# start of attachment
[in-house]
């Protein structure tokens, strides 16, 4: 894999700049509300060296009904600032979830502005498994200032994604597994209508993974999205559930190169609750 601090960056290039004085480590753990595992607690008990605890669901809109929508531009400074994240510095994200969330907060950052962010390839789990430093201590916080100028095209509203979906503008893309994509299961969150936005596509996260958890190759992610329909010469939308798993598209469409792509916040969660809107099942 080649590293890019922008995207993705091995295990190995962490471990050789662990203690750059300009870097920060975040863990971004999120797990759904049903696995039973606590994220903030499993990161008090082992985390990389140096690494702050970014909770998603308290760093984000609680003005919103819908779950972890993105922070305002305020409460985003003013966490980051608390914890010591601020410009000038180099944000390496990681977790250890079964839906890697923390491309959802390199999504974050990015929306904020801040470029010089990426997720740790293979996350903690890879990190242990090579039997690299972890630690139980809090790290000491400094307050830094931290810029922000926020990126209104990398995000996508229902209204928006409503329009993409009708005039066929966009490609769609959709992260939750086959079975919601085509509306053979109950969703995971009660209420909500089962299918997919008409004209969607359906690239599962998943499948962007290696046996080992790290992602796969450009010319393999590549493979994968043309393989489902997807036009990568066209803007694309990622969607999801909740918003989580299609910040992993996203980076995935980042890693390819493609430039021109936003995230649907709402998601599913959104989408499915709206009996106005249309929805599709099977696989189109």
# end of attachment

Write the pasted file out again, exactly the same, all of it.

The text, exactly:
[in-house]
């Protein structure tokens, strides 16, 4: 894999700049509300060296009904600032979830502005498994200032994604597994209508993974999205559930190169609750 601090960056290039004085480590753990595992607690008990605890669901809109929508531009400074994240510095994200969330907060950052962010390839789990430093201590916080100028095209509203979906503008893309994509299961969150936005596509996260958890190759992610329909010469939308798993598209469409792509916040969660809107099942 080649590293890019922008995207993705091995295990190995962490471990050789662990203690750059300009870097920060975040863990971004999120797990759904049903696995039973606590994220903030499993990161008090082992985390990389140096690494702050970014909770998603308290760093984000609680003005919103819908779950972890993105922070305002305020409460985003003013966490980051608390914890010591601020410009000038180099944000390496990681977790250890079964839906890697923390491309959802390199999504974050990015929306904020801040470029010089990426997720740790293979996350903690890879990190242990090579039997690299972890630690139980809090790290000491400094307050830094931290810029922000926020990126209104990398995000996508229902209204928006409503329009993409009708005039066929966009490609769609959709992260939750086959079975919601085509509306053979109950969703995971009660209420909500089962299918997919008409004209969607359906690239599962998943499948962007290696046996080992790290992602796969450009010319393999590549493979994968043309393989489902997807036009990568066209803007694309990622969607999801909740918003989580299609910040992993996203980076995935980042890693390819493609430039021109936003995230649907709402998601599913959104989408499915709206009996106005249309929805599709099977696989189109």